Poetry: Lord Byron - English bards and Scotch reviewers - Complete - Links to more Byron

Posted by Ricardo Marcenaro | Posted in | Posted on 15:52




      A SATIRE.


 "I had rather be a kitten, and cry mew!
 Than one of these same metre ballad-mongers."

 "Such shameless bards we have; and yet 'tis true,
 There are as mad, abandon'd critics too."


All my friends, learned and unlearned, have urged me not to publish this Satire with my name.  If I were to be "turn'd from the career of my humour by quibbles quick, and papers bullets of the brain," I should have complied with their counsel; but I am not be terrified by abuse, or bullied by reviewers, with or without arms.  I can safely say that I have attacked none /personally/ who did not commence on the offensive.  An author's works are public property: he who purchases may judge, and publish his opinion if he pleases; and the authors I have endeavoured to commemorate may do by me as I have done by  them: I dare say they will succeed better in condemning my scribblings, than in mending their own.  But my object is not to prove that I can write well, but, /if possible,/ to make others write better.

As the poem has met with far more success than I expected, I have endeavoured in this edition to make some additions and alterations, to render it more worthy of public perusal.

In the first edition of this Satire, published anonymously, fourteen lines on the subject of Bowles's Pope were written by, and inserted at the request of, an ingenious friend of mine, who has now in the press a volume of poetry.  In the present edition they are erased, and some of my own substituted in their stead; my only reason for this being that which I conceive would operate with any other person in the same manner -- a determination not to publish with my name any production which was not entirely and exclusively my own composition.

With regard to the real talents of many of the poetical persons whose performances are mentioned, or alluded to, in the following pages, it is presumed by the author that there can be little difference of opinion in the public at large; though, like other sectaries, each has his separate tabernacle of proselytes, by whom his abilities are overrated, his faults overlooked, and his metrical canons received without scruple and without consideration.  But the unquestionable possession of considerable genius by several of the writers here censured, renders their mental prostitution more to be regretted.  Imbecility may be pitied, or, at worst, laughed at and forgotten; perverted powers demand the most decided reprehension.  No one can wish more than the author that some known and able writer had undertaken their exposure; but Mr. Gifford has devoted himself to Massinger, and, in the absence of the regular physician, a country practitioner may, in cases of absolute necessity, be allowed to prescribe his nostrum to prevent the extension of so deplorable an epidemic, provided there be no quackery in his treatment of the malady.  A caustic is here offered, as it is to be feared nothing short of actual cautery can recover the numerous patients afflicted with the present prevalent and distressing /rabies/ for rhyming.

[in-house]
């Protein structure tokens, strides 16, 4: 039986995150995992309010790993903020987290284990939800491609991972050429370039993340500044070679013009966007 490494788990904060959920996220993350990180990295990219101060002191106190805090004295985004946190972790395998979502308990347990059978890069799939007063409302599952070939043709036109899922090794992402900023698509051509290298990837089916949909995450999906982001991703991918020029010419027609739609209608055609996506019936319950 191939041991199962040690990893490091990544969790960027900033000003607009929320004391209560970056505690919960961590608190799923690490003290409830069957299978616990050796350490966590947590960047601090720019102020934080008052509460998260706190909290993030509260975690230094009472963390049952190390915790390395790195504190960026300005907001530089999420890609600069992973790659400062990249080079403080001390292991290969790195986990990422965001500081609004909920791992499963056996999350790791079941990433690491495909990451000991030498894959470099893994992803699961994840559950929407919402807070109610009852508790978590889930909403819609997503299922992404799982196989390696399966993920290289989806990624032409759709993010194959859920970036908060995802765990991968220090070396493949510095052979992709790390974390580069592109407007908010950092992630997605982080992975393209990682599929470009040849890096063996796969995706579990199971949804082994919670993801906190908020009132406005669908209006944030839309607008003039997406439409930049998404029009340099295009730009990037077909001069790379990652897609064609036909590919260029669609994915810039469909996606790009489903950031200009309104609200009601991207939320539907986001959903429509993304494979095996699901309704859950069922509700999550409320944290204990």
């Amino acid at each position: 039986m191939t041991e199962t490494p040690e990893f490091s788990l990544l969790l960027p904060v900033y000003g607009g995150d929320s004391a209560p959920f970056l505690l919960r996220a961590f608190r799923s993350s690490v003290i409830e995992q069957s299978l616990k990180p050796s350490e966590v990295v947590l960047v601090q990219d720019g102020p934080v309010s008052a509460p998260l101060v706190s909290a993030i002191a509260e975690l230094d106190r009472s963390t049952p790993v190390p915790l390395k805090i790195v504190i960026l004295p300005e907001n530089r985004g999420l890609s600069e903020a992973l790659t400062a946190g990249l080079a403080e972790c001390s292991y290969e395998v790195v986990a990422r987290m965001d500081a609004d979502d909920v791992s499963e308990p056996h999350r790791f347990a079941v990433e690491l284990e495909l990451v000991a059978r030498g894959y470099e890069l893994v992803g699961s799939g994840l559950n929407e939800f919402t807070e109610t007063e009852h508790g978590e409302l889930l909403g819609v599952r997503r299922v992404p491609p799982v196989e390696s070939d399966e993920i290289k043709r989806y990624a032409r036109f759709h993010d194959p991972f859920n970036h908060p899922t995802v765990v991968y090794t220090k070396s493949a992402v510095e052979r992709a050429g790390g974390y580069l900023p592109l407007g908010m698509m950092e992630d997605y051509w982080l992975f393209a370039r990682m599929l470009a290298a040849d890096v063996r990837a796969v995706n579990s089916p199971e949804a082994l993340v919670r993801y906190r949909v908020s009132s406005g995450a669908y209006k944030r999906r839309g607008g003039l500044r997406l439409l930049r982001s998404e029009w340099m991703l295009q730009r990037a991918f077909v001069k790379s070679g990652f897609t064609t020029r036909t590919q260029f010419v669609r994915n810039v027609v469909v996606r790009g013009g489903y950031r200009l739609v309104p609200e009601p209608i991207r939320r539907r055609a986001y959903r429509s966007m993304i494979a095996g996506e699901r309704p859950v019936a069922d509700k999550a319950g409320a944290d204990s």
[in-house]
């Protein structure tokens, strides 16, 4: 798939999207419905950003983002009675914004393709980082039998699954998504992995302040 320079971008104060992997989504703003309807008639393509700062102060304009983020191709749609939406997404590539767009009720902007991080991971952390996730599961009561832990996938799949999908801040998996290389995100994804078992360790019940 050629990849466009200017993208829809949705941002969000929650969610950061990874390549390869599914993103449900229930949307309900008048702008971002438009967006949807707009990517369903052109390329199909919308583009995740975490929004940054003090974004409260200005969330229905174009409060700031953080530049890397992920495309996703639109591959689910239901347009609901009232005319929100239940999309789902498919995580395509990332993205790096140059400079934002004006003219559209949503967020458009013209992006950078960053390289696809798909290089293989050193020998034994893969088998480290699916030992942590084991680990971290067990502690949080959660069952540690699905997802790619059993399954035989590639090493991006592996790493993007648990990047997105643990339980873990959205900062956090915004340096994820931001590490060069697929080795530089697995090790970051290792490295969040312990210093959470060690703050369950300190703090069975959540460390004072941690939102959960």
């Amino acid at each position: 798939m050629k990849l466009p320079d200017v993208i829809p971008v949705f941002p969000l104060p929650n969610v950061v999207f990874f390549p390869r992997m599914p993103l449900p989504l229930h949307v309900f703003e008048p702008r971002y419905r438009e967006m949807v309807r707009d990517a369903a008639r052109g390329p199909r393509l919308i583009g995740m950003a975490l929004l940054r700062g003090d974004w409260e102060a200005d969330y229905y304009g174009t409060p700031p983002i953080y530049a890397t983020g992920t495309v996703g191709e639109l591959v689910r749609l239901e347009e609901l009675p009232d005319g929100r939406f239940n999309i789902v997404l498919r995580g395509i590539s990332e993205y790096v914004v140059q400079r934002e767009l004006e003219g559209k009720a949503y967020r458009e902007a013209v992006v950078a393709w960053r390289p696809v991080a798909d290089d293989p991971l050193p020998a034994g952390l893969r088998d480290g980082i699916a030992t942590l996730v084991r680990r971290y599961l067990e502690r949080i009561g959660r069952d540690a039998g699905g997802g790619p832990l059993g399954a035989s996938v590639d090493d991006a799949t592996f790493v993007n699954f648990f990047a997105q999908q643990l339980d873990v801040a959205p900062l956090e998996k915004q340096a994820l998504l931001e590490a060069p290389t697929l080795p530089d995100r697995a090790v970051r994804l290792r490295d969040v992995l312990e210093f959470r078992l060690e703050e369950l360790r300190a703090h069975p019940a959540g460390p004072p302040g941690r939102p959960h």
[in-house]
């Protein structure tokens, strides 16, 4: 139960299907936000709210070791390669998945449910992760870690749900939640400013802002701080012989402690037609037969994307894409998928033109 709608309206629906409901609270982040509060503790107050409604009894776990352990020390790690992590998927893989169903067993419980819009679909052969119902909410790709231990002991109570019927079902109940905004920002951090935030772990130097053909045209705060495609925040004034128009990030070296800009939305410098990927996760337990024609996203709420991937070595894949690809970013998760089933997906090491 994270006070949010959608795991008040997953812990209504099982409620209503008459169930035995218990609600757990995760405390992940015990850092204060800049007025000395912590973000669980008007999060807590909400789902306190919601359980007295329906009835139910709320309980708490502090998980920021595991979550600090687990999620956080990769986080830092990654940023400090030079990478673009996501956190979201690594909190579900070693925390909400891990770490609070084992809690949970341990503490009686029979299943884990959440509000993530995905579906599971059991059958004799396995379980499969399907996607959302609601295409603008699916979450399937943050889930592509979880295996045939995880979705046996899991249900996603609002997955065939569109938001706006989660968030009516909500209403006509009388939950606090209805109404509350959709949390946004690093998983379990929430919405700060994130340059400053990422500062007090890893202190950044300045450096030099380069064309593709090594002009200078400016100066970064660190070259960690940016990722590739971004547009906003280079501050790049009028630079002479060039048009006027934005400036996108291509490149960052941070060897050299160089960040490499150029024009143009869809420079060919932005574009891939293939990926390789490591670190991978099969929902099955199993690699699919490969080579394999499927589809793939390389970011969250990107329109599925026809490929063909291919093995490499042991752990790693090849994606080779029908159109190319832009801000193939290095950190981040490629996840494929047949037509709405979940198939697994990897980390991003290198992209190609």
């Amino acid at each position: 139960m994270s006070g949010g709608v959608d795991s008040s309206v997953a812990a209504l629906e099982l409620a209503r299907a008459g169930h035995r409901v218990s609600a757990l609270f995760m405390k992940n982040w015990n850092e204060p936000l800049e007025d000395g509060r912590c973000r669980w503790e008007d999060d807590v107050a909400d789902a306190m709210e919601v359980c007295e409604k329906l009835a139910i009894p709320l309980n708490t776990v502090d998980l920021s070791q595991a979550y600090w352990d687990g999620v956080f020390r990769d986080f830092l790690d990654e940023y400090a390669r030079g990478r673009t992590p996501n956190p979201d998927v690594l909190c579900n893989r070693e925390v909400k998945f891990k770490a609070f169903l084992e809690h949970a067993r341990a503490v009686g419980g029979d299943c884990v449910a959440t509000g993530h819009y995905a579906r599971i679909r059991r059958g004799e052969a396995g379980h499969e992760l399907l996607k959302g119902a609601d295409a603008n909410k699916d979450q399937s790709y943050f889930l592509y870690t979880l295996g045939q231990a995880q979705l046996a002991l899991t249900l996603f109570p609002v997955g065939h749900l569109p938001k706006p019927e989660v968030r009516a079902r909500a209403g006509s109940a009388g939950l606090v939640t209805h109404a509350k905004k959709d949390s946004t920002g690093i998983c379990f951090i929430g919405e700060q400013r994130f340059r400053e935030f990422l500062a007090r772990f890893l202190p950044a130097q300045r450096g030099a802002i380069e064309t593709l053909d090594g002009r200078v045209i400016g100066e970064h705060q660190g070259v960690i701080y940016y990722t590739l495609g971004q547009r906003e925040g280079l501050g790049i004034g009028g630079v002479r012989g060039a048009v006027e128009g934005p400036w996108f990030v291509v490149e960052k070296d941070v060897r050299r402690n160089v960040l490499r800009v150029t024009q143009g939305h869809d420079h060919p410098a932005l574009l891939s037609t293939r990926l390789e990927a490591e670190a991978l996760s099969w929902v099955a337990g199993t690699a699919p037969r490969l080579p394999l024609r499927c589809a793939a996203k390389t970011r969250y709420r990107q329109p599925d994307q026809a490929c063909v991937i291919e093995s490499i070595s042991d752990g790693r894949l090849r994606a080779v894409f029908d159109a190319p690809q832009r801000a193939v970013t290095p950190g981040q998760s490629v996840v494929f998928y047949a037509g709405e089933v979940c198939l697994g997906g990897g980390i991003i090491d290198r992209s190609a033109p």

As to the Edinburgh Reviewers, it would indeed require a Hercules to crush the Hydra; but if the author succeeds in merely "bruising one of the heads of the serpent," though his own hand should suffer in the encounter, he will be amply satisfied.



Still must I hear? -- shall hoarse Fitzgerald bawl [1]
His creaking couplets in a tavern hall,
And I not sing, lest, haply, Scotch reviews
Should dub me scribbler, and denounce my muse?
Prepare for rhyme -- I'll publish, right or wrong:
Fools are my theme, let satire be my song.

 Oh! nature's noblest gift -- my gray goose-quill!
Slave of my thoughts, obedient to my will,
Torn from thy parent bird to form a pen,
That mighty instrument of little men!
The pen! foredoom'd to aid the mental throes
Of brains that labour, big with verse or prose,
Though nymphs forsake, and critics may deride,
The lover's solace, and the author's pride.
What wits, what poets dost thou daily raise!
How frequent is thy use, how small thy praise!
Condemn'd at length to be forgotten quite,
With all the pages which 'twas thine to write.
But thou, at least, mine own especial pen!
Once laid aside, but now assumed again,
Our task complete, like Hamet's shall be free; [2]
Though spurn'd by others, yet beloved by me:
Then let us soar to-day; no common theme,
No eastern vision, no distemper'd dream
Inspires -- our path, though full of thorns, is plain;
Smooth be the verse, and easy be the strain.

 When Vice triumphant holds her sov'reign sway,
And men through life her willing slaves obey;
When Folly, frequent harbinger of crime,
Unfolds her motley store to suit the time;
When knaves and fools combined o'er all prevail,
When justice halts, and right begins to fail;
E'en then the boldest start from public sneers,
Afraid of shame, unknown to other fears,
More darkly sin, by satire kept in awe,
And shrink from ridicule, though not from law.

 Such is the force of wit! but not belong
To me the arrows of satiric song;
The royal vices of our age demand